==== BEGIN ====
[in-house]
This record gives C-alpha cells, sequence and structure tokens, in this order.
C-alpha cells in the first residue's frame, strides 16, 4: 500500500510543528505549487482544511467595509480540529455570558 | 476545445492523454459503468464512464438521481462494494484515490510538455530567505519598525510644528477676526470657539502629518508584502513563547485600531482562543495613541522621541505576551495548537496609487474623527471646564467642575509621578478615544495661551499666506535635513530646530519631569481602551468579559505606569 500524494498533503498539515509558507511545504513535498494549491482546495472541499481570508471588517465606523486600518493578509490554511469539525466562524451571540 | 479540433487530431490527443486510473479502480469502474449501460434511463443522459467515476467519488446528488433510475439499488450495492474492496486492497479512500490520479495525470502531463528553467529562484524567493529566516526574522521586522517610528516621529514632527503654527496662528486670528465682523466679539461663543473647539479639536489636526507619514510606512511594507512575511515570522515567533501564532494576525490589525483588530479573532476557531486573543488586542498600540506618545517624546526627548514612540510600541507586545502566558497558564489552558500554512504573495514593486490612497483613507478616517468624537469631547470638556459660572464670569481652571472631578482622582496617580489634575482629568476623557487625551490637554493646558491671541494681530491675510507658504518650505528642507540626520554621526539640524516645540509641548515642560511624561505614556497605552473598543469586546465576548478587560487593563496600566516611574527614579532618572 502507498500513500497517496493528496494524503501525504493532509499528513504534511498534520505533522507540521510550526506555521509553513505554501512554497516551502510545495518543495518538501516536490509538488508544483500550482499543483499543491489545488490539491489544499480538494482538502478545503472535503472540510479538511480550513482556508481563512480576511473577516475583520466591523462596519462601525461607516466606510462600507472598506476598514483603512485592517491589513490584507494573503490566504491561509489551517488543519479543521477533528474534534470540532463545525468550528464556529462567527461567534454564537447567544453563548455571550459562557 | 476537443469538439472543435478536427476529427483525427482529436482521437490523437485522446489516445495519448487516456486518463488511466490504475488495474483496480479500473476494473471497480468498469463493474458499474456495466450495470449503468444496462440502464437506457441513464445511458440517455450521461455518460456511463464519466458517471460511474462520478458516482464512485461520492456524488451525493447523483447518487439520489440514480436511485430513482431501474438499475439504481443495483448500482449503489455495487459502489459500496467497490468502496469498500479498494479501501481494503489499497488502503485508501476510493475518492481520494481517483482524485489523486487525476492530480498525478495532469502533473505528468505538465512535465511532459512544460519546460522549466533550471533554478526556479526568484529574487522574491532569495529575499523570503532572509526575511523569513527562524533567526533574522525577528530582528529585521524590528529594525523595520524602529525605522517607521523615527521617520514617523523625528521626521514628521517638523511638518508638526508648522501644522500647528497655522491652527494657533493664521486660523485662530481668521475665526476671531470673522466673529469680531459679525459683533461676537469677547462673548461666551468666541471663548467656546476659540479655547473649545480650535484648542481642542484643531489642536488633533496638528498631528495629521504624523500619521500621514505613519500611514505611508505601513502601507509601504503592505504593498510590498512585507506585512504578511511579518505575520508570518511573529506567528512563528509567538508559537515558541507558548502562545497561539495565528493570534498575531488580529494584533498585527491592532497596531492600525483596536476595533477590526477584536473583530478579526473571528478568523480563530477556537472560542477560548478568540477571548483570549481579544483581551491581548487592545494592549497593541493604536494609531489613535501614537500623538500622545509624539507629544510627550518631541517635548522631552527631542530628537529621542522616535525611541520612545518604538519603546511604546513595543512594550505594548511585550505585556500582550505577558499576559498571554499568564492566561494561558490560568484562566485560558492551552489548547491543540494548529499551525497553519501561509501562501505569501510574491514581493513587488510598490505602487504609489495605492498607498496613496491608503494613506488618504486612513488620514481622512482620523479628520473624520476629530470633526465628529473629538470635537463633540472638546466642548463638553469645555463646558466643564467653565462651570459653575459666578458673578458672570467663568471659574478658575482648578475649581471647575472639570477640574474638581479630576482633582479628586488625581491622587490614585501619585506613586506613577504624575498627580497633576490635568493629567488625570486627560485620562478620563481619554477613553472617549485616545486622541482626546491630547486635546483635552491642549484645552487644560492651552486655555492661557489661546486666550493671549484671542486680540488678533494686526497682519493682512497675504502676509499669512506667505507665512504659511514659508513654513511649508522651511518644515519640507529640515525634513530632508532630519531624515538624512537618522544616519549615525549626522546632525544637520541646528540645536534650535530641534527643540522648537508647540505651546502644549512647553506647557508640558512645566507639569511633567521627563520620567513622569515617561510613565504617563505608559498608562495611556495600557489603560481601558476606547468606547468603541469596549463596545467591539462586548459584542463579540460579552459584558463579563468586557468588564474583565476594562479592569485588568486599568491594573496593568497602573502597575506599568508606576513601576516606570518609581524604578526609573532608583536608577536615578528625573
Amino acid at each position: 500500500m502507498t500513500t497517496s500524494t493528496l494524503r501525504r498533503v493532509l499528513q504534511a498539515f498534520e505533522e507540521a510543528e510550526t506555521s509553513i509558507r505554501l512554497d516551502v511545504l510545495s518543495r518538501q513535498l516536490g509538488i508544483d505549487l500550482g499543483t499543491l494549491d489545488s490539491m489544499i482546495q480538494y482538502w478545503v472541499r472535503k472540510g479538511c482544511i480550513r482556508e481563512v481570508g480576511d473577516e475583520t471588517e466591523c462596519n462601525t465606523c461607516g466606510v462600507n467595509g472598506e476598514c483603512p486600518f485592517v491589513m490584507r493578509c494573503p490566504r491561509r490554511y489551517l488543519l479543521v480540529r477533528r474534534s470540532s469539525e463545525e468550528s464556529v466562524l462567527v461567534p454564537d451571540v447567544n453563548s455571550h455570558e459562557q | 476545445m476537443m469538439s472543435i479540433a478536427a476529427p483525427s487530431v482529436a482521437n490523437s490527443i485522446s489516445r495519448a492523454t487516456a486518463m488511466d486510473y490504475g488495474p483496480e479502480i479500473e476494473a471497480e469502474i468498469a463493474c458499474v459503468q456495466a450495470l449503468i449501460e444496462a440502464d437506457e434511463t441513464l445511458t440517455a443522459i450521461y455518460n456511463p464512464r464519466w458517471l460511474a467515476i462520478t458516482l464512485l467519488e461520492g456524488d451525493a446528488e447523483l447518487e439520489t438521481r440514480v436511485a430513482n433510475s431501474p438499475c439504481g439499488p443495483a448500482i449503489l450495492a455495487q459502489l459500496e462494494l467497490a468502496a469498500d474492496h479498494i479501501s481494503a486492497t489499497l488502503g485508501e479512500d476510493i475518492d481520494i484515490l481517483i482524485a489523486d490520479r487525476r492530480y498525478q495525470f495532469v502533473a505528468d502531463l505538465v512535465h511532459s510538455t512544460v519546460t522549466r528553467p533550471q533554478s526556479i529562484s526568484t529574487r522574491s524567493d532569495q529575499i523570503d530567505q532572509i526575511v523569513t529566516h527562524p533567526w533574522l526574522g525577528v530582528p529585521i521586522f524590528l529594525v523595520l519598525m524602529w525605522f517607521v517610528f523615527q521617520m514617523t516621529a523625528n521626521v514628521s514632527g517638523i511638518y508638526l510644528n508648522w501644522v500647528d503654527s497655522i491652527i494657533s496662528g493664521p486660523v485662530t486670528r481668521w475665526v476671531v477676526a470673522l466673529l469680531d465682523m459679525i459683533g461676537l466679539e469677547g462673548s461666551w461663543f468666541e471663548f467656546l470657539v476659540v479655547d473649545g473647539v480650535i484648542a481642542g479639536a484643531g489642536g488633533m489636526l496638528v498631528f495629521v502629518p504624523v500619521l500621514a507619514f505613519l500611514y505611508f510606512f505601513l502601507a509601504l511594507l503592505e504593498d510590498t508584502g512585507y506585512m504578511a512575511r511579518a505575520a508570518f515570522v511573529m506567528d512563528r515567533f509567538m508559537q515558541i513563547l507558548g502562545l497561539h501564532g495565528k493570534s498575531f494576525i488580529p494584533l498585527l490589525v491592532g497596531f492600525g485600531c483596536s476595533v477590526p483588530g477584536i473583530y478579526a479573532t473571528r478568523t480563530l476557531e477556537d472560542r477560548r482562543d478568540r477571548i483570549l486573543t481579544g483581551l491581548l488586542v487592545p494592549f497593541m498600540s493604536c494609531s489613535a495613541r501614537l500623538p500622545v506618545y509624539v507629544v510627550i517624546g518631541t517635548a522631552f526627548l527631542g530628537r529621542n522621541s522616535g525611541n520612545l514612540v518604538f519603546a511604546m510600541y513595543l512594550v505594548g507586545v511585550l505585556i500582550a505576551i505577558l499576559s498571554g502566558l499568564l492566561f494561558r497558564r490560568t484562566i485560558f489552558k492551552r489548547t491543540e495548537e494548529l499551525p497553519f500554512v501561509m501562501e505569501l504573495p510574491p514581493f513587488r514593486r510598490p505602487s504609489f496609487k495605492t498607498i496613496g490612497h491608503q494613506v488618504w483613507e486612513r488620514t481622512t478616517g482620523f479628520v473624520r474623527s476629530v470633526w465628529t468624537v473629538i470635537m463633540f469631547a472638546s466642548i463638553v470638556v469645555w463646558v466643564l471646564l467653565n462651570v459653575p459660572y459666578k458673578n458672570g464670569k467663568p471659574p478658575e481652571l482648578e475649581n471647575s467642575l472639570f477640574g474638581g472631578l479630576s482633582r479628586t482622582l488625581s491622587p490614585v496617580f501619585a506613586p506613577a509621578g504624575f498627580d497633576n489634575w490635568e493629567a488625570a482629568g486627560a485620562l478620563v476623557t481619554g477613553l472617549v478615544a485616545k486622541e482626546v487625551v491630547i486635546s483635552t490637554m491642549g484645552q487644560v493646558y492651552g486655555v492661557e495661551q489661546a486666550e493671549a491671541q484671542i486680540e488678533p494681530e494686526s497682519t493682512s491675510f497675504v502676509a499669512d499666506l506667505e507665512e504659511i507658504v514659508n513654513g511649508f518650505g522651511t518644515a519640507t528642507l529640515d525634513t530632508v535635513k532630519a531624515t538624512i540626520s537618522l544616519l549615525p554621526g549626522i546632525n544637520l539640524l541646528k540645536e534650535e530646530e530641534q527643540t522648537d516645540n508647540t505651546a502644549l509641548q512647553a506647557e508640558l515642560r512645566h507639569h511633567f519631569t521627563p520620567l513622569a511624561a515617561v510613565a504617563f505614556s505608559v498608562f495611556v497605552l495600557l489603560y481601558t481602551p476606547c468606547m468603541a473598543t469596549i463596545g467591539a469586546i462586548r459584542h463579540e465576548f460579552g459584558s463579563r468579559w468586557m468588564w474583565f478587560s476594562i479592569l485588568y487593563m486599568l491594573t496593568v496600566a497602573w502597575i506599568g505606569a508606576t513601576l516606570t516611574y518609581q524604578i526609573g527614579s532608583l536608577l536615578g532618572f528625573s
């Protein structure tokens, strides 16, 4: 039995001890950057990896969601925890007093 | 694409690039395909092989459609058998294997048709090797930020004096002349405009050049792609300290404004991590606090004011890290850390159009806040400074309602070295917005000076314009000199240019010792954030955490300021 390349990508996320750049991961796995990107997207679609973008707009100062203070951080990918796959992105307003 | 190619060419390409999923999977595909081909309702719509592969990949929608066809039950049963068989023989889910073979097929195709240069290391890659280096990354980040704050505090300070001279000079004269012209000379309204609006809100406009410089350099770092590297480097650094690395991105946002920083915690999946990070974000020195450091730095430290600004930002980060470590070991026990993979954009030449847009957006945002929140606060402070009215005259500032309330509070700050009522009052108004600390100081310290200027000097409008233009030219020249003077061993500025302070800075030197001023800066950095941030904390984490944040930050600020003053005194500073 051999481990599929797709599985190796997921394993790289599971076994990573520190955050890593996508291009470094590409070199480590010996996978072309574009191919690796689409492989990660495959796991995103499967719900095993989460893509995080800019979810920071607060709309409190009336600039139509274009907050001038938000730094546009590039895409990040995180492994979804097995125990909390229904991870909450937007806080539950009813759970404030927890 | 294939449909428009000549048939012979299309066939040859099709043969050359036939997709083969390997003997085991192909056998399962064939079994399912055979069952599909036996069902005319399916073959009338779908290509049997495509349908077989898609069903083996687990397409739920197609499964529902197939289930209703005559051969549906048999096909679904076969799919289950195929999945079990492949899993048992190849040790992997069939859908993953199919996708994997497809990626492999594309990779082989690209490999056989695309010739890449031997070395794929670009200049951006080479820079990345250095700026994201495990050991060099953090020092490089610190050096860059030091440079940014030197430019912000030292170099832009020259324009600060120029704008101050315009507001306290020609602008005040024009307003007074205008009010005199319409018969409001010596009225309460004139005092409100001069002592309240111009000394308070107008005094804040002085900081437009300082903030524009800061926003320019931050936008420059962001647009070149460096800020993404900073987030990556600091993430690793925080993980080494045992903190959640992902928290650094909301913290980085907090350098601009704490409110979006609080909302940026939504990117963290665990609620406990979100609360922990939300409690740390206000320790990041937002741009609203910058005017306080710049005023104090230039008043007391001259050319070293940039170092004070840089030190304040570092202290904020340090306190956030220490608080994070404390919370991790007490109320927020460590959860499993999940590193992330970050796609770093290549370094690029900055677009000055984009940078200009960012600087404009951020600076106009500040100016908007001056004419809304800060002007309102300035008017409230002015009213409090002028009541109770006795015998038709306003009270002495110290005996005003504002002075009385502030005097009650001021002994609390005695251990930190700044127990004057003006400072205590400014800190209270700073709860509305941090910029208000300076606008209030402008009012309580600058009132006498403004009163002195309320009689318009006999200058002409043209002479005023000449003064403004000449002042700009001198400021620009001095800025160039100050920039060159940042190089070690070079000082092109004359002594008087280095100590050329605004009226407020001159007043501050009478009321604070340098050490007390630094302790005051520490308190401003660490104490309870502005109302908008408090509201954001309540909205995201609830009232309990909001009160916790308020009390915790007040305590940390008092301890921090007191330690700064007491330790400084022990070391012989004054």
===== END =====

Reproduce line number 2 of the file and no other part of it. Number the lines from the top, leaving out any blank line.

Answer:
This record gives C-alpha cells, sequence and structure tokens, in this order.